Sunday, August 9, 2009

Staycation - What does your house cost you each night to sleep in? And should you "staycation" more often??

A man builds a fine house; and now he has a master, and a task for life is to furnish, watch, show it, and keep it in repair the rest of his life.
- Ralph Waldo Emerson

I get antsy to get out of my house...often. I have a lovely home, a large garden, and televisions in each room, but still wanderlust hits me most days.

I think this is because my house makes demands on me that Panera Bread does not. Here at home, the dishes sitting in the sink, the dry, cracking deck that has not been stained in four years, and the spots on the white carpet all sitting about whispering of my neglect while I attempt to read a book or work on my computer.

And yet, I like most people pay or did pay, close to $70 a day for the privilege of living here. And with rent rates like that, I really feel I ought to be here more.

At the most basic, to live here, I pay electric, gas, taxes, insurance and until recently, a mortgage. In order of costs, it breaks down like this.

$200,000 mortgage at 6%, is roughly $1200 per month. That breaks down to about $40.00 per day.

Our real estate taxes in Dane County, WI are $6000 a year, or a bit over $16.00 per day (you better believe our kids are going to public school;-).

Our electric bill averages $162 per month or $5.42 a day.

Our gas bill, averaged over the year is $4.50 per day.

Our house insurance is about $2.77 per day. At least that's the number that came up on CompuQuotes as I couldn't find a record of our house insurance bill in our Money Program and hope to heaven we have in fact paid this the last two years or so.....

This comes to about $69.00 per day. And that excludes cable t.v., our new roof costs, the costs of the new refrigerator and washing machine.

As I mentioned, we are lucky to have paid off our mortgage, but still, that leaves almost $30 a day to be here. So what are the options?

I recently had dinner with a friend who was showing me pictures from her trip to India, her homeland. Some photos showed squatter villages and I expressed dismay at the apparent poverty. She had an interesting response. Many of those people, she said, have satellite t.v. and go out to dinner. This is because they don't have to pay taxes and if they did, there would be no money for the t.v. and going out to dinner.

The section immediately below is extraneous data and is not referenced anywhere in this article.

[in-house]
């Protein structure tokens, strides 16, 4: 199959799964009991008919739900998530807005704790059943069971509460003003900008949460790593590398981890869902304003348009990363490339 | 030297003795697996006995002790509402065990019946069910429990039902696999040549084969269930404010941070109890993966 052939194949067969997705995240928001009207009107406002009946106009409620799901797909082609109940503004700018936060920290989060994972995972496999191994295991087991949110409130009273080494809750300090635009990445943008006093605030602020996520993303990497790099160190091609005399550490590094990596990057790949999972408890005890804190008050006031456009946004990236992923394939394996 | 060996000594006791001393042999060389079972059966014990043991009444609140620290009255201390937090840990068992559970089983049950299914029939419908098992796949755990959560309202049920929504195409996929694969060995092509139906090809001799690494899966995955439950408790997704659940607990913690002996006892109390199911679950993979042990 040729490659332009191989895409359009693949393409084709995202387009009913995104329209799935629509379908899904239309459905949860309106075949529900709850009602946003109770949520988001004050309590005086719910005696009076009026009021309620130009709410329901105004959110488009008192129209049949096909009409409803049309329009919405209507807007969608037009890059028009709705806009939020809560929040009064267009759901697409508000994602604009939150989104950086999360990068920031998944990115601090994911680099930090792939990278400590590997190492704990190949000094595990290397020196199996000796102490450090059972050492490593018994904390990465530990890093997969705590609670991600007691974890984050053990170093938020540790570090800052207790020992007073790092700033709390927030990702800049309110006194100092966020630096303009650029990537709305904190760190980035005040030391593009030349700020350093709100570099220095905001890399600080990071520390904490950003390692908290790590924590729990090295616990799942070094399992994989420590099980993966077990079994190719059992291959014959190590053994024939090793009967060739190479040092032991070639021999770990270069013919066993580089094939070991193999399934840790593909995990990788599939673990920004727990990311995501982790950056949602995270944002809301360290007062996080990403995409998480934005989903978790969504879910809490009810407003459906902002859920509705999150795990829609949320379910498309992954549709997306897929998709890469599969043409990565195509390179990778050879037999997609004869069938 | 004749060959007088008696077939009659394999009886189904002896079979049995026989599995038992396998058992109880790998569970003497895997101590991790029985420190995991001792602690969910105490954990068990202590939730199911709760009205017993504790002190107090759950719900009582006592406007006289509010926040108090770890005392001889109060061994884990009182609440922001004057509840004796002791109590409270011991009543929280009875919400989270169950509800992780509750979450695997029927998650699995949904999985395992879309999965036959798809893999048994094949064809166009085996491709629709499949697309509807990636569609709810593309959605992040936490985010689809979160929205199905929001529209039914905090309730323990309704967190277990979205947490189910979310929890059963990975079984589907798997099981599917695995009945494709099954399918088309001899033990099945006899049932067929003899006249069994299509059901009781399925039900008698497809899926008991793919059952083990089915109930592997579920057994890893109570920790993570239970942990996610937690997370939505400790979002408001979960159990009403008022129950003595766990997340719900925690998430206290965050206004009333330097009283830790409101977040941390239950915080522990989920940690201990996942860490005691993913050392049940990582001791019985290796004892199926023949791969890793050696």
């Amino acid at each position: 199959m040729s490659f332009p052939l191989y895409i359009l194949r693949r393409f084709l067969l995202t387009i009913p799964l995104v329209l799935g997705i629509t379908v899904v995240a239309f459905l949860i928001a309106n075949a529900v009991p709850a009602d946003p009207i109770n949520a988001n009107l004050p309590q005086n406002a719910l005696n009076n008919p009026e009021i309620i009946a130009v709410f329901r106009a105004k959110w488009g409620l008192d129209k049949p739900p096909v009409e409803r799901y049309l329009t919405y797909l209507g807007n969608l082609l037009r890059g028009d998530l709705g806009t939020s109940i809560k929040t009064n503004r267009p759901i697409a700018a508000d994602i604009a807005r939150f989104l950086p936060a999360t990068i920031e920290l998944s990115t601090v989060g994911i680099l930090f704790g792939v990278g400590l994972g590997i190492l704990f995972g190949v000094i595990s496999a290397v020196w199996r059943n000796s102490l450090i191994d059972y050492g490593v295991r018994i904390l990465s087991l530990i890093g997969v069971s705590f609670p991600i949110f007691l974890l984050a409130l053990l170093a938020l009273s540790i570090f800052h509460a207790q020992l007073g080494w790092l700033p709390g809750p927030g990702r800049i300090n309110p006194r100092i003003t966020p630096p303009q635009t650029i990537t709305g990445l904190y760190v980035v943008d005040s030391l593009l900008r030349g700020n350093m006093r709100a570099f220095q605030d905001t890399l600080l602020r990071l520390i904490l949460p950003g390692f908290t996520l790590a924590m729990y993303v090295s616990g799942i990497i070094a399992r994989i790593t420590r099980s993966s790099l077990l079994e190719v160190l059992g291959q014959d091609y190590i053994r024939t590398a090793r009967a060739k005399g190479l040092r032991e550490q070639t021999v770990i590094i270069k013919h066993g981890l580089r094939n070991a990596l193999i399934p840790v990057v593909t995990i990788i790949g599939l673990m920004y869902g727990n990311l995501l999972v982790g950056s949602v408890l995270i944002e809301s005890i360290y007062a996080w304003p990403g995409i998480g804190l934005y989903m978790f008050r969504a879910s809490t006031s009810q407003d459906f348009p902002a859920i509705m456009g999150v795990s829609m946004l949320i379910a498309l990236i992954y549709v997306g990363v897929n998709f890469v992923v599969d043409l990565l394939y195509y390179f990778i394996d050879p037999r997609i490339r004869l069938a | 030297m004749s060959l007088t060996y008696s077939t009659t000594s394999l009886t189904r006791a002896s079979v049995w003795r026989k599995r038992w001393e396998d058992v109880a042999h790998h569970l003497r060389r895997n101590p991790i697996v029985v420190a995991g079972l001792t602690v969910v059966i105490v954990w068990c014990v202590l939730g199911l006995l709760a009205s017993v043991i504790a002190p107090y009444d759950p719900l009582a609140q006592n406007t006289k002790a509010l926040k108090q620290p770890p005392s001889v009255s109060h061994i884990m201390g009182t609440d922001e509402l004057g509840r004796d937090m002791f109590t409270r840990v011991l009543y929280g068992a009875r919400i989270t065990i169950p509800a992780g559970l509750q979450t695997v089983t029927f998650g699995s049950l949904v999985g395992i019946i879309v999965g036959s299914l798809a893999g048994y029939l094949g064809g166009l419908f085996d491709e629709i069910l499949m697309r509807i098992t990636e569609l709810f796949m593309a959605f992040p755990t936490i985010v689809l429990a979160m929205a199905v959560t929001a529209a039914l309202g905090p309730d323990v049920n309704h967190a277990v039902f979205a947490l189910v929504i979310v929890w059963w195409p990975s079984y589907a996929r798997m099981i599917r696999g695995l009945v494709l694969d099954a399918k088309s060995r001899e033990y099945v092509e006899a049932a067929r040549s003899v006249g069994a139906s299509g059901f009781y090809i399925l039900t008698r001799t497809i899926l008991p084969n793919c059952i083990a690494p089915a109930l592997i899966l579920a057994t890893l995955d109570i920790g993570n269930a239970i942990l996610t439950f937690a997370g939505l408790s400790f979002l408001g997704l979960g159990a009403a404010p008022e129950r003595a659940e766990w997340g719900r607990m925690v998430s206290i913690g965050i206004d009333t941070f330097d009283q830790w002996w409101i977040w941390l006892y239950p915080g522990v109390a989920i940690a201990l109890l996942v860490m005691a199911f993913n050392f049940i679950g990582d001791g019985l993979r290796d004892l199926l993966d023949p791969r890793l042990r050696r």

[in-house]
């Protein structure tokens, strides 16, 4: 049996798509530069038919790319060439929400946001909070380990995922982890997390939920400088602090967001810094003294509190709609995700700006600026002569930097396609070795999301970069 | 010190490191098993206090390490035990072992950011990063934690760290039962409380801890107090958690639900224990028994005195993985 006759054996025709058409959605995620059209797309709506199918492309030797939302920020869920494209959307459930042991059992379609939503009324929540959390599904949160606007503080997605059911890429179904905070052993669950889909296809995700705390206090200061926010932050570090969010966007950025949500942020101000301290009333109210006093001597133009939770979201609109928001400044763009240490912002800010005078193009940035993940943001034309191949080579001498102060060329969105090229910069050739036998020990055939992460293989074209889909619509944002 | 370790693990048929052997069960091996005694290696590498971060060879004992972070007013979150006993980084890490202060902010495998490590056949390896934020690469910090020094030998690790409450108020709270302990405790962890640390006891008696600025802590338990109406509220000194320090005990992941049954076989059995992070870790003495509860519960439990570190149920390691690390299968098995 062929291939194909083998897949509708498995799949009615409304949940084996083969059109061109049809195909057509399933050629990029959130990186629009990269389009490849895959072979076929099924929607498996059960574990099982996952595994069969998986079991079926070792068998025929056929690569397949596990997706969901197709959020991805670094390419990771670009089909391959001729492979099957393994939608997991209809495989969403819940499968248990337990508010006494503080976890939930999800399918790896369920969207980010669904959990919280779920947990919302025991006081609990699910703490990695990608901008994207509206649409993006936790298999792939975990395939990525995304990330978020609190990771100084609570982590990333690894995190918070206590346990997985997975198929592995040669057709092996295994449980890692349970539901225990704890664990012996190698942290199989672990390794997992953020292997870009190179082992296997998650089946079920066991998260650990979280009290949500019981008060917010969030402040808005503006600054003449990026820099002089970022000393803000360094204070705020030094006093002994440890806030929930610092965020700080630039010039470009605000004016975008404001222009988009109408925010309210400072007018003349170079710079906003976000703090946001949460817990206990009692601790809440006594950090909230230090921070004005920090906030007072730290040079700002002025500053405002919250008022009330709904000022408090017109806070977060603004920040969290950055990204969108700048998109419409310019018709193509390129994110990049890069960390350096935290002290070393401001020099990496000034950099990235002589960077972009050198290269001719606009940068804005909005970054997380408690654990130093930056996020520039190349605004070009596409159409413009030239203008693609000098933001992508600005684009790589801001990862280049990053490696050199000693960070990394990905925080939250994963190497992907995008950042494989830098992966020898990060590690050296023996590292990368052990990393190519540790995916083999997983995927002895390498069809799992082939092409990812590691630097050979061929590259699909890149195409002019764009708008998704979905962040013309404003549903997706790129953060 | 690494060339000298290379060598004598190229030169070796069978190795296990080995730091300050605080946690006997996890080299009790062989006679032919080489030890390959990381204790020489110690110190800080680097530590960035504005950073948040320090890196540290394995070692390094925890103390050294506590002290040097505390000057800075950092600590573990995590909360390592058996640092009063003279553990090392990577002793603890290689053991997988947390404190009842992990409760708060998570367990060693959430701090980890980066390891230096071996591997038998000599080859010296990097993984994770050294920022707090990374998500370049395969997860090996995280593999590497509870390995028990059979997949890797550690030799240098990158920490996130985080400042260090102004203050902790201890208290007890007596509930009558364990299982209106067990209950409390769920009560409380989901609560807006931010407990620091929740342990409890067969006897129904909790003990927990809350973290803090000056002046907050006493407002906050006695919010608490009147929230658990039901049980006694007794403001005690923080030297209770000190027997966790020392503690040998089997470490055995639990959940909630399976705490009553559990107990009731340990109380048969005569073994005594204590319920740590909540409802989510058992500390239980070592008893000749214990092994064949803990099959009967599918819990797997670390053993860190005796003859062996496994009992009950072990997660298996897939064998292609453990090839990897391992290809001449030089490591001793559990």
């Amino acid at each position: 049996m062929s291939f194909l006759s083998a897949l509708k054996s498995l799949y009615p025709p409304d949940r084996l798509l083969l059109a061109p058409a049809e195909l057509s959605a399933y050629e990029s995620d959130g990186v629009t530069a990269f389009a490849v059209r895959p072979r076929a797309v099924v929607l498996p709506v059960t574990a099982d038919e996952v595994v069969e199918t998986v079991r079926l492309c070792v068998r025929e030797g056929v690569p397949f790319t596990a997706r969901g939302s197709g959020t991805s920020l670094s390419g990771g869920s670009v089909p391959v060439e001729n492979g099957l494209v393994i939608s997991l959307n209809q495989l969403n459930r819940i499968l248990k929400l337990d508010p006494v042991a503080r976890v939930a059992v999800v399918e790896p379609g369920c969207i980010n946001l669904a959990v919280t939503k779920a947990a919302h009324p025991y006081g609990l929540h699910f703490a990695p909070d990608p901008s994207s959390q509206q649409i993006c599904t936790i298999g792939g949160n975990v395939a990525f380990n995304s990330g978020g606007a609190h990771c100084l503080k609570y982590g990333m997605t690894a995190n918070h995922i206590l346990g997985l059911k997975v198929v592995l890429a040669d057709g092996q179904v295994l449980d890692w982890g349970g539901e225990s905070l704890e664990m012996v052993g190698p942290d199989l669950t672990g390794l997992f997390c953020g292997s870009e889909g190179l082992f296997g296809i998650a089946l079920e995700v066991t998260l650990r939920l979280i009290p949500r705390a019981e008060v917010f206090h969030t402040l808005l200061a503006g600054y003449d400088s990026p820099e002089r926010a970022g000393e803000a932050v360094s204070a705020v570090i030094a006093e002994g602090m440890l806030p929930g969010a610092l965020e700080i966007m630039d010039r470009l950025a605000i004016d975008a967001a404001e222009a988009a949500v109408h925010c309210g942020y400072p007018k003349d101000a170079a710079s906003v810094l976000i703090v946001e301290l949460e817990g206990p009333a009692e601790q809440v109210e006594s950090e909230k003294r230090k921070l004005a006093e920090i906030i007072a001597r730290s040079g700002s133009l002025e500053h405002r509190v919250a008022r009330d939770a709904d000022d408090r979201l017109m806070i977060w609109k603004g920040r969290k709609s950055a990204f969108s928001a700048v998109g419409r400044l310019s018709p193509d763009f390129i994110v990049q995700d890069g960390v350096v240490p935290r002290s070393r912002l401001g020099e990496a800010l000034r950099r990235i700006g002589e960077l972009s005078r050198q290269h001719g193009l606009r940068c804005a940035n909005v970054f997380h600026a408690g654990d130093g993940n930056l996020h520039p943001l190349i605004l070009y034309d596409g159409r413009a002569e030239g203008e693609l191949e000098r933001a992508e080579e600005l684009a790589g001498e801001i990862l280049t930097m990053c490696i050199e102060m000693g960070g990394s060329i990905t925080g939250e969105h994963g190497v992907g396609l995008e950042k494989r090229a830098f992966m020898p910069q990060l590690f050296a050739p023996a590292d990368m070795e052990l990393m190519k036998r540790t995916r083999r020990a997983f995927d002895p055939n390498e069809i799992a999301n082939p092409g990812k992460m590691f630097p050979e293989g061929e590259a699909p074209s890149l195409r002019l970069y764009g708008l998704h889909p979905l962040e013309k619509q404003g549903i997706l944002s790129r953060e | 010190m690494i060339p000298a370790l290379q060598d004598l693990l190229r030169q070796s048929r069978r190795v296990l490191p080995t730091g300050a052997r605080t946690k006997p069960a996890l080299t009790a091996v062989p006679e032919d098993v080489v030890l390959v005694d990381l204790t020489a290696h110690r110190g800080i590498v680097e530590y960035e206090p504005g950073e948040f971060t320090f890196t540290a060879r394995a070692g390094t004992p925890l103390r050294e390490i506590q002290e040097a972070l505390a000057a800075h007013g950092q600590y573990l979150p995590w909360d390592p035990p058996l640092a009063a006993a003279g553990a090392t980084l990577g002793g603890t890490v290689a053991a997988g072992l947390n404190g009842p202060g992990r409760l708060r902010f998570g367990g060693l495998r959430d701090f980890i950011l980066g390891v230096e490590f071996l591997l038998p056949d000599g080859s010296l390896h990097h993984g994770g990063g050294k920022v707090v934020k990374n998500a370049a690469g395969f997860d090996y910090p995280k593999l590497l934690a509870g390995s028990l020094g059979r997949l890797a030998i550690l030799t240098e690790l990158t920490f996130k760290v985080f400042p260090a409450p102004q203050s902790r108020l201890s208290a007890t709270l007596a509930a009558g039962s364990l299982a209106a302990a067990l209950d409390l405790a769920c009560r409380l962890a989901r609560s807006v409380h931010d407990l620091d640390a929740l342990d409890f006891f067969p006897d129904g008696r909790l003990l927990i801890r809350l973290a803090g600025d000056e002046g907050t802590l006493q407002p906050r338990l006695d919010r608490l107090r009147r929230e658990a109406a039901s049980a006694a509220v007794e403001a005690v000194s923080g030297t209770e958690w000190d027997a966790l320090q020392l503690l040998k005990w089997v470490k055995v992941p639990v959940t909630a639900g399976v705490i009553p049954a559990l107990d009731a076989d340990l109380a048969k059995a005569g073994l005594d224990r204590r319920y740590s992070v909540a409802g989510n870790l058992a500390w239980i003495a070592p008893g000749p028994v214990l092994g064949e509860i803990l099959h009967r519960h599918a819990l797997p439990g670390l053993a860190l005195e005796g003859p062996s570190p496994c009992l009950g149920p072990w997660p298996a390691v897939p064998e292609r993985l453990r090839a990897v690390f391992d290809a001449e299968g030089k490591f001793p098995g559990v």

And from my college days, I loosely remember Thoreau suggesting we would be better to model ourselves after the Native Americans, who set up what he called a warm and comfortable shelter of a tee pee without the mortgage, furnishings, and taxes of a farm to pay each day.

As there is no available squatter land as far as I know in Dane County, and my husband won't even tent camp, leaving out the option of a tee pee life, my last option seems the best, which is to better appreciate the home I have.

At $30 a day, divided into six main rooms, we spend $5 per day, per room to live here. So tomorrow, before I hit the open road for some coffee house to settle into for a few hours of work or reading, I will see if my own home may suit me as well. And I will simply ignore those rude whispers coming from my carpet; the dirty floors at Panera never have such an attitude!

Knowledge + Action = Financial Independence!

Now You

Take fifteen minutes and add up the costs of your monthly mortgage, real estate taxes, electric, gas, and insurance and divide by 30. Now you know what your digs cost you each day. Maybe it's time to downsize, or simply stay in a bit more and enjoy those accommodations.


  1. This post was really interesting. I just did some estimates and it costs us about $94/day to live in this house. We are looking to downsize and I'll use this same thought process when we do.
    (I found your blog on the SLN. I love that site!)

    Take care,

  2. Daryl, It really is eye opening to realize what it costs a day to live in your home. Good wishes on downsizing. And I'm a HUGE fan of the Simple Living discussions too - I've learned a lot there and also enjoy just recharging my frugal batteries by reading what others are doing.

  3. Ours costs $14.48 per day. We are now mortgage free and live in a low tax rate area, and our insurance isn't too bad and we average $313 a month for all of our utilities - trash, phone, water, gas, electric, cable, internet.

    I'm hoping for solar in the future, a wood-burning stove and a water well! I'd like to cut those costs further!!